Because of the NYPD's abiding commitment to self-transcendence in the fields of racial profiling and constitutional violation, the department has beat its own lofty record for the number of reported stop and frisk interrogations in three months. According to a data revealed today [pdf] at the NYCLU's insistence, the NYPD stopped and searched more innocent people during the first three months of 2009 than during any three-month period since police began collecting data on the program.

Police stopped and interrogated New Yorkers 171,094 times between January and March, and more than 151,000 of those individuals were sent on their way without charges. Approximately 89,000 of those stopped were black, 56,000 were Latino, and 16,000 were white. It all adds up to a whopping 18 percent increase from the 145,098 stops conducted during the first three months of 2008, which was the prior record. The NYCLU predicts that if stops continue at this pace, the NYPD will conduct a record 626,767 stops in 2009. (In 2008, the current record, police stopped New Yorkers 531,159 times.)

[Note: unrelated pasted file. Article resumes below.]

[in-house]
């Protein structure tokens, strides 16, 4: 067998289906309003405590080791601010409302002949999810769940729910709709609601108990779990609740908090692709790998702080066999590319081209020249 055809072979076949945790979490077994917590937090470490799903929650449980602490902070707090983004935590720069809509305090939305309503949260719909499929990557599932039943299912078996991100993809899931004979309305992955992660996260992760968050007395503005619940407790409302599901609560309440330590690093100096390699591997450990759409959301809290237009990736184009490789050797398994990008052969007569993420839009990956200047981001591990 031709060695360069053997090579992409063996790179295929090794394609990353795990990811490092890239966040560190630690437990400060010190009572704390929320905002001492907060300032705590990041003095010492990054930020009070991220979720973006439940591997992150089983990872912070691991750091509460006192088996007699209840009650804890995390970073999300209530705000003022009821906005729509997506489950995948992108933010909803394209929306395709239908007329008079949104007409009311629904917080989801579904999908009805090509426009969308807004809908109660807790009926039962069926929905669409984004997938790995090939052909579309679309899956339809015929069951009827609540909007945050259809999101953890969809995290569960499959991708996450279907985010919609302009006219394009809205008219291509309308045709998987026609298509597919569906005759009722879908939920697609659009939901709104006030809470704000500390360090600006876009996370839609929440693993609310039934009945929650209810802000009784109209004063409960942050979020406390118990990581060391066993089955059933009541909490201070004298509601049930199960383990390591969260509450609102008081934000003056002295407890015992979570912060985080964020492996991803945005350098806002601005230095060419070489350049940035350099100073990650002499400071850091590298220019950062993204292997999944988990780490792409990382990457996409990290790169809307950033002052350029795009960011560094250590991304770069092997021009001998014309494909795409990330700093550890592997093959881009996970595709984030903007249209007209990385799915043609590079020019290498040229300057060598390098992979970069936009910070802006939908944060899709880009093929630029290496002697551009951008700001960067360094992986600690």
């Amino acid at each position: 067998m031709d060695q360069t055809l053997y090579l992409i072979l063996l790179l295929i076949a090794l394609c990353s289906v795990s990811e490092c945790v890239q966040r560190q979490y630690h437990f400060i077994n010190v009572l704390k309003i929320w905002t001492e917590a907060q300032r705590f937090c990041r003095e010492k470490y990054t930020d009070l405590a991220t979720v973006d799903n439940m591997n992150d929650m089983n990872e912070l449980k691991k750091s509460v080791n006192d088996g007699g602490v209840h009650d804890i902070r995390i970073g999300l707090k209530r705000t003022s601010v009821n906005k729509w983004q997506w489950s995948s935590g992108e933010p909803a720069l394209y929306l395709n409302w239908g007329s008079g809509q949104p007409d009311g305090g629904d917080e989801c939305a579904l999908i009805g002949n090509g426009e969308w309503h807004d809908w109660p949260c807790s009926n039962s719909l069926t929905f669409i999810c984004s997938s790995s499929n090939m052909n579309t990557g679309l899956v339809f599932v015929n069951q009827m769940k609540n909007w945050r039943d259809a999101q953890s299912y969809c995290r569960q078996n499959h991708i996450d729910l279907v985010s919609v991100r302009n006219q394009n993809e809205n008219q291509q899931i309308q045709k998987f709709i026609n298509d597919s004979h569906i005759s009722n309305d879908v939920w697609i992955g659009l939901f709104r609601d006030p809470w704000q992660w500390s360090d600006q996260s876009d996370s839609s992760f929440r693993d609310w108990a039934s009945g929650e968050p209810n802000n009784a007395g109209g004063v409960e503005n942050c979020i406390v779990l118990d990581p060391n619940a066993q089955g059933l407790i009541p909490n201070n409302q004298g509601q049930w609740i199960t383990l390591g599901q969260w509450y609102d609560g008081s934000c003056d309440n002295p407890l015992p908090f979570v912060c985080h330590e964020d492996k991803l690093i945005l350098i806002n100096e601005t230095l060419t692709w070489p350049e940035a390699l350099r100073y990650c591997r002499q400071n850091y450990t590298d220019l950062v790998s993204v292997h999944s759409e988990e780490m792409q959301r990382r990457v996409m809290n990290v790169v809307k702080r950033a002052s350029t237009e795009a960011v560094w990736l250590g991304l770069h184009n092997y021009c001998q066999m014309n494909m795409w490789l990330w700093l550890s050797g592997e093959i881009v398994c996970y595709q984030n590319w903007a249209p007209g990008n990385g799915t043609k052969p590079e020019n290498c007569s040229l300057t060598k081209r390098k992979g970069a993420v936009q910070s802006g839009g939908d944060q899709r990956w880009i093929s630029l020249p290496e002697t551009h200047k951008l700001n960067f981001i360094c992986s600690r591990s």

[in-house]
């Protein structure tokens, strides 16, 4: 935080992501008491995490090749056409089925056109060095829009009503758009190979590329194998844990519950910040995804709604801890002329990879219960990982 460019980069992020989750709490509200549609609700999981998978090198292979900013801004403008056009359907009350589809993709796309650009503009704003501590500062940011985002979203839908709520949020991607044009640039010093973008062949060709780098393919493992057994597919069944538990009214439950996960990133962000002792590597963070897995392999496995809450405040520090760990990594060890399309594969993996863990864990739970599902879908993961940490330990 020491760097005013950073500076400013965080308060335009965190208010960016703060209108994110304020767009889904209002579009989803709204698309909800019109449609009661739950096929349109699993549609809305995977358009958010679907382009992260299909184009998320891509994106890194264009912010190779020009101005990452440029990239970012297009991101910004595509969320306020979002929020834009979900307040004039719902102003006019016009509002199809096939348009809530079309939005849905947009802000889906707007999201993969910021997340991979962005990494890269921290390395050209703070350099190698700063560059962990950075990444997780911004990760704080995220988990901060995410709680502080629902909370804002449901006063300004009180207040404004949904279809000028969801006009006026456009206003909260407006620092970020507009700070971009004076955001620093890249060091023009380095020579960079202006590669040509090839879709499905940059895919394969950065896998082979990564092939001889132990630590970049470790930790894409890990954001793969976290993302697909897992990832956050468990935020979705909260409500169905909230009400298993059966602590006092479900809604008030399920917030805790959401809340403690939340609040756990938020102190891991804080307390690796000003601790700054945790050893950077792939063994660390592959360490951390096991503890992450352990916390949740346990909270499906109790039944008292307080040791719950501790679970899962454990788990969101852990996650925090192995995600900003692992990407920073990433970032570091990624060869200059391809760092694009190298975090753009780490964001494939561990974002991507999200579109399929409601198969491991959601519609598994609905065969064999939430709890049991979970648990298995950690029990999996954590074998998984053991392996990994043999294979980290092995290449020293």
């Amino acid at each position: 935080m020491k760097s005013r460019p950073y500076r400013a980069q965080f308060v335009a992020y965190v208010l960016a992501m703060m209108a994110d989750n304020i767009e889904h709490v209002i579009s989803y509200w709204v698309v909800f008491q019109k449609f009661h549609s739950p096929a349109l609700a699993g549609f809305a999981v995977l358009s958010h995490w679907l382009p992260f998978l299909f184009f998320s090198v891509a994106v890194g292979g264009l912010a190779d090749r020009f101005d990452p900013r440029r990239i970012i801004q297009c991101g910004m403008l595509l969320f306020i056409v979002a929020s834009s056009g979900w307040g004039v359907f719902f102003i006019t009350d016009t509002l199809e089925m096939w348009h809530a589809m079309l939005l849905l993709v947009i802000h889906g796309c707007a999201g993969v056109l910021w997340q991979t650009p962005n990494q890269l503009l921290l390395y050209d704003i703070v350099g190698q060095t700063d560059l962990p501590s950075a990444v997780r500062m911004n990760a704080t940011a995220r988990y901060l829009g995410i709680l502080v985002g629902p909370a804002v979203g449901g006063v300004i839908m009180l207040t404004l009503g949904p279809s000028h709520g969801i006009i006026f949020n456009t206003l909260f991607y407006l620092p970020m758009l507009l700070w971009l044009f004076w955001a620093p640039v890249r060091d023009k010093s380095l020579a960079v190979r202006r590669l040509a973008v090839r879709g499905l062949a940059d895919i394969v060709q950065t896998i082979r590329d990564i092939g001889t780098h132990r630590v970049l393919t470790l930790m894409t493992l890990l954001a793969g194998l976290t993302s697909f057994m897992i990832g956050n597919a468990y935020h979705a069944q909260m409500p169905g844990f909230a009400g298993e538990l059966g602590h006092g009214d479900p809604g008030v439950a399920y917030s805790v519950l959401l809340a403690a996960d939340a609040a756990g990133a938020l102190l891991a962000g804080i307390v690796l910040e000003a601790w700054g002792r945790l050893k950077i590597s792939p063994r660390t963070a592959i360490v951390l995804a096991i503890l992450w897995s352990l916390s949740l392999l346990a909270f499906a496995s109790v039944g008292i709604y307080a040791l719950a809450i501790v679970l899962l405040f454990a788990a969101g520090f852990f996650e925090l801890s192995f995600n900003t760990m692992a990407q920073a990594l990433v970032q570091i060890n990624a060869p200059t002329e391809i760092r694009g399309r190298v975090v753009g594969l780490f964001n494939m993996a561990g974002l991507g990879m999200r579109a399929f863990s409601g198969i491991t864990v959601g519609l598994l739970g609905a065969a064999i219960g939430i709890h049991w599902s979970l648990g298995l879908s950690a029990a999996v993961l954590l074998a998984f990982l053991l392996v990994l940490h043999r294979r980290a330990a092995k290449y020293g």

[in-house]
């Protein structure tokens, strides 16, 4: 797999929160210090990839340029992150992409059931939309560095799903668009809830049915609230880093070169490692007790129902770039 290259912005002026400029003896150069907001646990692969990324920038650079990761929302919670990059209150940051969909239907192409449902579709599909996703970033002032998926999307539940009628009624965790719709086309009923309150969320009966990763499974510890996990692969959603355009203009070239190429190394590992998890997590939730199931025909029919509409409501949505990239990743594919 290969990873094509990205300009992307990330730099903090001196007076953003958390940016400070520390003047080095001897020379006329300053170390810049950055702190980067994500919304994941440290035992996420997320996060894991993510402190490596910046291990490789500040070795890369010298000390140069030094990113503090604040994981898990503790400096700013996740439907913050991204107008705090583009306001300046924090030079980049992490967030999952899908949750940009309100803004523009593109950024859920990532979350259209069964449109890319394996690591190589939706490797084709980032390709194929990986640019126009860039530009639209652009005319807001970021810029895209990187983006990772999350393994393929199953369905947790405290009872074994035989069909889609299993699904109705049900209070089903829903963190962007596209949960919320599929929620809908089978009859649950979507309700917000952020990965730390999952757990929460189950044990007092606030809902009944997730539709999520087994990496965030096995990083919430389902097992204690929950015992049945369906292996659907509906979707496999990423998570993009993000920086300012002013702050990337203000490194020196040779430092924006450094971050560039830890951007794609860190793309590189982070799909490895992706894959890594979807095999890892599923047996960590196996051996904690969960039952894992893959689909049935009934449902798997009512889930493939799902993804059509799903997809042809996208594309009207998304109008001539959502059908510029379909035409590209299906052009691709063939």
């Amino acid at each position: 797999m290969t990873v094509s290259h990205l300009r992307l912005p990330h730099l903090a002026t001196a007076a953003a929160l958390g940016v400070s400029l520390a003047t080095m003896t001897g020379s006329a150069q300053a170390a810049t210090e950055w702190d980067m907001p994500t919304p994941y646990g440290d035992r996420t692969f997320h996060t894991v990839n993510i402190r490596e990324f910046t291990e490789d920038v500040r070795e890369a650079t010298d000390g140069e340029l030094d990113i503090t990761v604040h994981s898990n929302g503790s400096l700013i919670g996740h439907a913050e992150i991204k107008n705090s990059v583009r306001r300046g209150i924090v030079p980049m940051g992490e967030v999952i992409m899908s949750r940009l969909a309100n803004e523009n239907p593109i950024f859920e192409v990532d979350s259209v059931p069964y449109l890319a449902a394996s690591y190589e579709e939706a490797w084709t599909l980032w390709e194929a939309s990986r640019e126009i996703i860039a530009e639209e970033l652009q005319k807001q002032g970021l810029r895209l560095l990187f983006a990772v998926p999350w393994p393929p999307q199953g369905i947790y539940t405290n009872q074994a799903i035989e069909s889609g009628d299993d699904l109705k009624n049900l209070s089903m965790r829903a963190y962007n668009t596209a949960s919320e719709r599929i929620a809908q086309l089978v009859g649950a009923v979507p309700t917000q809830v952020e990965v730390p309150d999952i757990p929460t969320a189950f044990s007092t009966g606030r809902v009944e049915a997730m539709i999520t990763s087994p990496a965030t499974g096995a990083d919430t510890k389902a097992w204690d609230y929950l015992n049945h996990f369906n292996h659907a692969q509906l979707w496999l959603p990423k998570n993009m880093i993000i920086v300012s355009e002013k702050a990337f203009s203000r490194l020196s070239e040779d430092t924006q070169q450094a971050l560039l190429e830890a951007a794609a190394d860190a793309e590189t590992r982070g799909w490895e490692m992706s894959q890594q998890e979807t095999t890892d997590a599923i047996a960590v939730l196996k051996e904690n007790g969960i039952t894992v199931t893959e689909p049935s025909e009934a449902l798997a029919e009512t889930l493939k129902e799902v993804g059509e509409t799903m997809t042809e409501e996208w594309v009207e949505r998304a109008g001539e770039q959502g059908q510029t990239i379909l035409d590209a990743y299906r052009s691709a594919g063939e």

"In just three months, the NYPD stopped enough totally innocent New Yorkers to fill the new Yankee Stadium three times over," said the NYCLU's Donna Lieberman in a statement. "These New Yorkers’ personal information is now stored in an NYPD database...The NYPD is, in effect, building a massive database of black and brown New Yorkers." The NYCLU is demanding that Commissioner Ray Kelly end the practice of recording the names and addresses of everyone stopped. Earlier this month, Kelly defended the stop and frisk program but added a new twist: Any officer stopping a person in the street for a pat-down must divulge "the reason, or reasons, why it occurred."